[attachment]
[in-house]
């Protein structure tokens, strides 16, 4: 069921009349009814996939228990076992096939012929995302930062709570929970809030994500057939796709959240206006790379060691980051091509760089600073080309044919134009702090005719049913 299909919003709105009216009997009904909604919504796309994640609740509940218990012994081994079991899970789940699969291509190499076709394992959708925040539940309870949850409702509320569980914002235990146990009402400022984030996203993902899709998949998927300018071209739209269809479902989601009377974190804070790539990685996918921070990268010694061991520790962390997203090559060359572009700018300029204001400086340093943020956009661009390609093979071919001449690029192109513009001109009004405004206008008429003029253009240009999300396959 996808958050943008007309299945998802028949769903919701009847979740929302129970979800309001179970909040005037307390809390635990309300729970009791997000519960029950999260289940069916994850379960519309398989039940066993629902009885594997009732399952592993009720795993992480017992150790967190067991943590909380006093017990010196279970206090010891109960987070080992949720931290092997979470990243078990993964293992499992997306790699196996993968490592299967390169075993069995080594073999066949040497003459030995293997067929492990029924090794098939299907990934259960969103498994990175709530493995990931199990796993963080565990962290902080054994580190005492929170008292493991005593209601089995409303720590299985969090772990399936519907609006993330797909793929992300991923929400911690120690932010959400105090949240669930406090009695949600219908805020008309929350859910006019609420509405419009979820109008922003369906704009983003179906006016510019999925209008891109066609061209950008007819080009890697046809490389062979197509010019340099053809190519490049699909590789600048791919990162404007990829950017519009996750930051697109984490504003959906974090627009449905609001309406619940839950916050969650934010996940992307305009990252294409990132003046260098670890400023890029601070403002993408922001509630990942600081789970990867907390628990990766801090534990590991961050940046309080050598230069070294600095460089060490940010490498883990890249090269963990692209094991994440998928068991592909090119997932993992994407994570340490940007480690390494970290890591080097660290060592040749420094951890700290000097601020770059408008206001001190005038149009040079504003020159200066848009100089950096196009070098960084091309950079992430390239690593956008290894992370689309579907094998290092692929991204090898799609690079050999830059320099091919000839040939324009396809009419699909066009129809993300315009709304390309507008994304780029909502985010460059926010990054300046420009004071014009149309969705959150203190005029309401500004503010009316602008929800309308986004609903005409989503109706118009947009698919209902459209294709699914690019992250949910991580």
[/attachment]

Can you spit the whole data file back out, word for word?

[in-house]
């Protein structure tokens, strides 16, 4: 069921009349009814996939228990076992096939012929995302930062709570929970809030994500057939796709959240206006790379060691980051091509760089600073080309044919134009702090005719049913 299909919003709105009216009997009904909604919504796309994640609740509940218990012994081994079991899970789940699969291509190499076709394992959708925040539940309870949850409702509320569980914002235990146990009402400022984030996203993902899709998949998927300018071209739209269809479902989601009377974190804070790539990685996918921070990268010694061991520790962390997203090559060359572009700018300029204001400086340093943020956009661009390609093979071919001449690029192109513009001109009004405004206008008429003029253009240009999300396959 996808958050943008007309299945998802028949769903919701009847979740929302129970979800309001179970909040005037307390809390635990309300729970009791997000519960029950999260289940069916994850379960519309398989039940066993629902009885594997009732399952592993009720795993992480017992150790967190067991943590909380006093017990010196279970206090010891109960987070080992949720931290092997979470990243078990993964293992499992997306790699196996993968490592299967390169075993069995080594073999066949040497003459030995293997067929492990029924090794098939299907990934259960969103498994990175709530493995990931199990796993963080565990962290902080054994580190005492929170008292493991005593209601089995409303720590299985969090772990399936519907609006993330797909793929992300991923929400911690120690932010959400105090949240669930406090009695949600219908805020008309929350859910006019609420509405419009979820109008922003369906704009983003179906006016510019999925209008891109066609061209950008007819080009890697046809490389062979197509010019340099053809190519490049699909590789600048791919990162404007990829950017519009996750930051697109984490504003959906974090627009449905609001309406619940839950916050969650934010996940992307305009990252294409990132003046260098670890400023890029601070403002993408922001509630990942600081789970990867907390628990990766801090534990590991961050940046309080050598230069070294600095460089060490940010490498883990890249090269963990692209094991994440998928068991592909090119997932993992994407994570340490940007480690390494970290890591080097660290060592040749420094951890700290000097601020770059408008206001001190005038149009040079504003020159200066848009100089950096196009070098960084091309950079992430390239690593956008290894992370689309579907094998290092692929991204090898799609690079050999830059320099091919000839040939324009396809009419699909066009129809993300315009709304390309507008994304780029909502985010460059926010990054300046420009004071014009149309969705959150203190005029309401500004503010009316602008929800309308986004609903005409989503109706118009947009698919209902459209294709699914690019992250949910991580």